Now, why in the world would I be asking a question like this?
Well, in BOL (BACKUP) is this little blurb:

Specifies that the backup operation will verify each page for checksum and torn page, if enabled and available, and generate a checksum for the entire backup. This is the default behavior for a compressed backup.

Using backup checksums may affect workload and backup throughput.

(Emphasis mine)

However, when performing a compressed backup and examining the results in msdb.dbo.backupset, the has_backup_checksums column is not set to 1. Let’s run through a quick example to see what I’m talking about.

First, let’s create a database and a table, and populate it with a million rows:

Now, let’s perform various full database backups on this database.

Now let’s looks at the results of these backups as stored in msdb:

For the backups I just performed, this shows (I’ve manually added the last column):

BackupTest 2013-12-18 14:34:50.000 0 17015808 17015808 none
BackupTest 2013-12-18 14:34:50.000 1 17015808 17015808 CHECKSUM
BackupTest 2013-12-18 14:34:50.000 0 17015808 2667989 COMPRESSION
BackupTest 2013-12-18 14:34:50.000 0 17015808 2667990 COMPRESSION
BackupTest 2013-12-18 14:34:50.000 1 17015808 2518869 COMPRESSION

Let’s look at what the actual backup files show…

Which returns the same results as the query against the msdb.dbo.backupset table.

So, where does this leave us? Are checksums being performed with a compressed backup? By looking at only the has_backup_checksums column, then it appears the answer is no. Even when you also look at the compressed backup size, any compressed backup without the checksum option gives file sizes of the same relative size (I show one byte difference). So, we appear to have a discrepancy between the documented behavior in BOL, and what is actually being observed.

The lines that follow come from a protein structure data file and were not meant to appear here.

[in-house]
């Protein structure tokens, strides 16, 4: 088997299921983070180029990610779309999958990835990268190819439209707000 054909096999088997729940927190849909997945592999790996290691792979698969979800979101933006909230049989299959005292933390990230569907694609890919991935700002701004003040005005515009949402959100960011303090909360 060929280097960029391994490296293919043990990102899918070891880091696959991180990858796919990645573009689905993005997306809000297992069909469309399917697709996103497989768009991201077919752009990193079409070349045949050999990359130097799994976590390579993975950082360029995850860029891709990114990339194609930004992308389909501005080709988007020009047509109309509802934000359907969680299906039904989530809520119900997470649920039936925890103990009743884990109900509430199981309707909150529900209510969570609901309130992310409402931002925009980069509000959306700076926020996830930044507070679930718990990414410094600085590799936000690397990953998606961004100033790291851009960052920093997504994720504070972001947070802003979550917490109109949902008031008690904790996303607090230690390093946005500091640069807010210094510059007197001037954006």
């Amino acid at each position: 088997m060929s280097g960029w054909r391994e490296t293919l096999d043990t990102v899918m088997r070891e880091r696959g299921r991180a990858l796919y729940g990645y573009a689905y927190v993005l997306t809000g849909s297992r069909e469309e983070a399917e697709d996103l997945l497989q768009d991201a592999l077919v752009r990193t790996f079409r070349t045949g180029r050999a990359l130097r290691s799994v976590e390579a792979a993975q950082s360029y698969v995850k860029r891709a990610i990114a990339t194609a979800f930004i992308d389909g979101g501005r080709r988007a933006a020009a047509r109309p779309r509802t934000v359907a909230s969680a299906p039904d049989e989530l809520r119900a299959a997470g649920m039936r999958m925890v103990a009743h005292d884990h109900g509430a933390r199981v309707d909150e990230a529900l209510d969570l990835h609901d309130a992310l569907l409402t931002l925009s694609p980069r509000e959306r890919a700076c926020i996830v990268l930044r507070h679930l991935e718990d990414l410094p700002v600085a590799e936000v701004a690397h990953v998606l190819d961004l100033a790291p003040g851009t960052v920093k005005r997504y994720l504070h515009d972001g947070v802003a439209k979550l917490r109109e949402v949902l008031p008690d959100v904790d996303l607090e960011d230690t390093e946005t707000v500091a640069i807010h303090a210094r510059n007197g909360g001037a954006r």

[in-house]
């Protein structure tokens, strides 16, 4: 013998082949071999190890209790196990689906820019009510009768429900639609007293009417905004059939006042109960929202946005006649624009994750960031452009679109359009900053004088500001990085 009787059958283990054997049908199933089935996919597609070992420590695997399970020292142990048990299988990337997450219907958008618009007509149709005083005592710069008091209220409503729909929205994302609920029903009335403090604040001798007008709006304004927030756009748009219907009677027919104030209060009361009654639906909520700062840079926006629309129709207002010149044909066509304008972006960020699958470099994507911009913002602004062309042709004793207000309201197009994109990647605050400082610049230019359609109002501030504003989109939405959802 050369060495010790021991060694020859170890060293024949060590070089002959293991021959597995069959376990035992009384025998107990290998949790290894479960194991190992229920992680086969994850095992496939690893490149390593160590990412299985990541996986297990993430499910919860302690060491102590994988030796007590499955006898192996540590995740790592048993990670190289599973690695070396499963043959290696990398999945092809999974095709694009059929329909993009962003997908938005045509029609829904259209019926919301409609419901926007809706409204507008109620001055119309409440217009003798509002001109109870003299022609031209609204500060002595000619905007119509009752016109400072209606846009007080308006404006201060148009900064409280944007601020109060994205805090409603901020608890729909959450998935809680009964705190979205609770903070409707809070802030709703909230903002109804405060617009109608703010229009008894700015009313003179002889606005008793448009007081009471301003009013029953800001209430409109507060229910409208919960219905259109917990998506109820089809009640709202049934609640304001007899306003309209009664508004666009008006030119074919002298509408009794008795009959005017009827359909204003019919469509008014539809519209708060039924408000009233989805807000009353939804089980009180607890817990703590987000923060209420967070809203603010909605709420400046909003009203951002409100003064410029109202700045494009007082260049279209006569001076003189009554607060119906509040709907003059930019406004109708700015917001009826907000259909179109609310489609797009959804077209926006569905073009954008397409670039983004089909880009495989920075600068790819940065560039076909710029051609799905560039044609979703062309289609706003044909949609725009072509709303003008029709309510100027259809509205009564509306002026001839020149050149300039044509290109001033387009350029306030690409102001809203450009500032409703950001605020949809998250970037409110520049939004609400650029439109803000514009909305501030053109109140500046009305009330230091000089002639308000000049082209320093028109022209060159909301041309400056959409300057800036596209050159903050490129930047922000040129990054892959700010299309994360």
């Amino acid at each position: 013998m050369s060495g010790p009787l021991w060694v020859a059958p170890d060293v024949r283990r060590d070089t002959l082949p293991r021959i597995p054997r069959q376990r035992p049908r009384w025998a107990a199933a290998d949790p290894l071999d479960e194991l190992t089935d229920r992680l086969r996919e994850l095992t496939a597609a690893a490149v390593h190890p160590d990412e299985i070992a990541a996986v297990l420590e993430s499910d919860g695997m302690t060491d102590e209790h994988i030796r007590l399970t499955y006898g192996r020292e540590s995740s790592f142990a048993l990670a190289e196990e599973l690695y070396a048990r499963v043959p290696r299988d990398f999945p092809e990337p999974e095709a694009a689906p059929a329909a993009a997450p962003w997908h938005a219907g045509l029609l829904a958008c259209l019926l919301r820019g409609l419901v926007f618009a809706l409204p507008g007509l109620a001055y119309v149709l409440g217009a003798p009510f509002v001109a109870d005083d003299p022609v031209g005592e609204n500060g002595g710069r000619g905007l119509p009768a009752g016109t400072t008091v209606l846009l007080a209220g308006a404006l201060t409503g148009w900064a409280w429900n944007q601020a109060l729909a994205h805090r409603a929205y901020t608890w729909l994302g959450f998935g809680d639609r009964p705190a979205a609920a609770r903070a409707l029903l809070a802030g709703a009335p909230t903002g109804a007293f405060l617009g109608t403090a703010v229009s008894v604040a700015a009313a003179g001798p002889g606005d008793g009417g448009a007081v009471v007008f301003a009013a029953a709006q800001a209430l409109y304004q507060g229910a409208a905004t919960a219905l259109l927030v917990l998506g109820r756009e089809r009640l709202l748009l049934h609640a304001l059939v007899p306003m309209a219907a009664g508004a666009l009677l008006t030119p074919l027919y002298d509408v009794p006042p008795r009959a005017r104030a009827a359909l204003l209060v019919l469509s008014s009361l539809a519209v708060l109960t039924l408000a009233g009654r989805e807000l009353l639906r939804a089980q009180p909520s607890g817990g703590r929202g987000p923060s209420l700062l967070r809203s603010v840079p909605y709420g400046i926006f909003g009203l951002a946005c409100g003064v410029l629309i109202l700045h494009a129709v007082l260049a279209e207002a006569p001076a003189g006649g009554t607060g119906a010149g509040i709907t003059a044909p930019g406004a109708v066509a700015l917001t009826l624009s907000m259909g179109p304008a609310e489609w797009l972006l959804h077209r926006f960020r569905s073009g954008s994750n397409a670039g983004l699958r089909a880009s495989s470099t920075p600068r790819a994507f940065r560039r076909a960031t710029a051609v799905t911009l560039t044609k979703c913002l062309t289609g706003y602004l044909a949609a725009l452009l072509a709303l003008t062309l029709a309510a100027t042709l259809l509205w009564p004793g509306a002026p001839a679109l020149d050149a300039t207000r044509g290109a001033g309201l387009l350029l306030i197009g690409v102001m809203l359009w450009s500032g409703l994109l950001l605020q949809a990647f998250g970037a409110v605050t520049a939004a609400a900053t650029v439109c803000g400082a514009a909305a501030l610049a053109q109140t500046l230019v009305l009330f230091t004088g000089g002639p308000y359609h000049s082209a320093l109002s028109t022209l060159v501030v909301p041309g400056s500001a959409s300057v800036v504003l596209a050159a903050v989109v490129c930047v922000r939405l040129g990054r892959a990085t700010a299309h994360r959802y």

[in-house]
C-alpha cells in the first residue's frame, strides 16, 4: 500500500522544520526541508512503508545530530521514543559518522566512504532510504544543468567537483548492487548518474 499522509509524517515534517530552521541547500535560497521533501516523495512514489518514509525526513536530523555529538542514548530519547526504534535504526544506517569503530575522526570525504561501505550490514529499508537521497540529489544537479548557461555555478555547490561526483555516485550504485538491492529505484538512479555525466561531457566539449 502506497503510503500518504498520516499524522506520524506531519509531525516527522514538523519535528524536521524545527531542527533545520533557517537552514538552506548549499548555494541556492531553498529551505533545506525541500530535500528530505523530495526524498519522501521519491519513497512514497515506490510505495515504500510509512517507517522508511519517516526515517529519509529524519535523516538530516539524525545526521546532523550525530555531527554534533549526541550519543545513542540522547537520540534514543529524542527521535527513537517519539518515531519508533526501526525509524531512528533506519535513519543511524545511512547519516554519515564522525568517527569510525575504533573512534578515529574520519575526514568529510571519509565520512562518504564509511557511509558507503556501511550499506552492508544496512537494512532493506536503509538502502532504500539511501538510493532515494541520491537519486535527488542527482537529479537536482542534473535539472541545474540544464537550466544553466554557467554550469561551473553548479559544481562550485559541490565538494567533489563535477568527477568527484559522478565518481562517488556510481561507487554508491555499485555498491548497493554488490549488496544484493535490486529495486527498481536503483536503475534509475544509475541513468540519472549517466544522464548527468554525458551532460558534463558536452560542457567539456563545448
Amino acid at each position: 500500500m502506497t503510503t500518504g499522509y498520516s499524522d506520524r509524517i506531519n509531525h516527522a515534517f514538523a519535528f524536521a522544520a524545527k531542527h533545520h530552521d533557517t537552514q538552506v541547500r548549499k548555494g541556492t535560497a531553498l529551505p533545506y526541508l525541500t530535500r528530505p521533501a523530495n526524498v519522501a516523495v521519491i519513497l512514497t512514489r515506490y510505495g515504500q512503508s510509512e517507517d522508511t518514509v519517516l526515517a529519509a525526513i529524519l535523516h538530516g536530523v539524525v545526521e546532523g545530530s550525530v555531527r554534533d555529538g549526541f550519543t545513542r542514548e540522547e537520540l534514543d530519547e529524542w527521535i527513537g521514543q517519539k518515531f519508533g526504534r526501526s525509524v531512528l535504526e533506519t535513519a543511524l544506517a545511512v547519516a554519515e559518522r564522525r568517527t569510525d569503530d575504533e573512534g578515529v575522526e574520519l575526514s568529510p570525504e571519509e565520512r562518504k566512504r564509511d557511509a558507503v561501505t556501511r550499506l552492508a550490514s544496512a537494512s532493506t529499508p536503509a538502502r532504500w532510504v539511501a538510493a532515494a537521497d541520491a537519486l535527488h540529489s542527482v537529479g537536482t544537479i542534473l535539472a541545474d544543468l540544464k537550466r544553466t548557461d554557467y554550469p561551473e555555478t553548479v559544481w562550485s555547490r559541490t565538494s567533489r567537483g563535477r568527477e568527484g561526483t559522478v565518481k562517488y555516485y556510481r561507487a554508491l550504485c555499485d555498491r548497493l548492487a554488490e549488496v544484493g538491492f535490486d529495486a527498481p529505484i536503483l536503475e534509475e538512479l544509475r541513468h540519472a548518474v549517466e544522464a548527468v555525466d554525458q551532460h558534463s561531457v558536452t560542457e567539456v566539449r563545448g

So the real question becomes: Does performing a compressed backup provide the same usefulness as when specifying the checksum option? As it turns out, after I started writing this blog post (and before I finished it), Brent Ozar had the same question. Doing something that I hadn’t considered, he pulled out his hex editor and… well, read about it here. The quick summary is: if you don’t specify the checksum option, then page checksums / torn pages aren’t being checked for. Which means that BOL is wrong. (Thanks Brent!)

It is my opinion that when the compressed backup is occurring, it calculates an internal checksum for the data being backed up (a calculation based upon the data being backed up, NOT verifying the page checksum values previously calculated or checking for torn pages like the checksum option for the backup command does). I think that many years ago, back when backup compression was being added to SQL 2008, the BOL writer saw “checksum is calculated during a compressed backup”, and wrongfully wrote up that the checksum option is the default for a compressed backup. Again, this is just my opinion, and I have no facts to back this up.

Since it is a good practice to utilize the checksum option when doing backups (to ensure that there isn’t any corruption from the IO subsystem), you should know that you cannot perform this from a maintenance plan – that option isn’t there. I was really hoping that the compressed backups did do the checksums, as it would be easy to implement at all of the clients that still use maintenance plan (since making a compressed backup is an option in the maintenance plan). So you will need to use a solution based upon executing the T-SQL statement to use the checksum option (such as Ola Hallengren’s free solution). This is just another reason why using a script-based solution is better than using a maintenance plan.

If you made it this far, I hope that you will visit this connect item (Backup COMPRESSION enables CHECKSUM?) to vote on getting this fixed.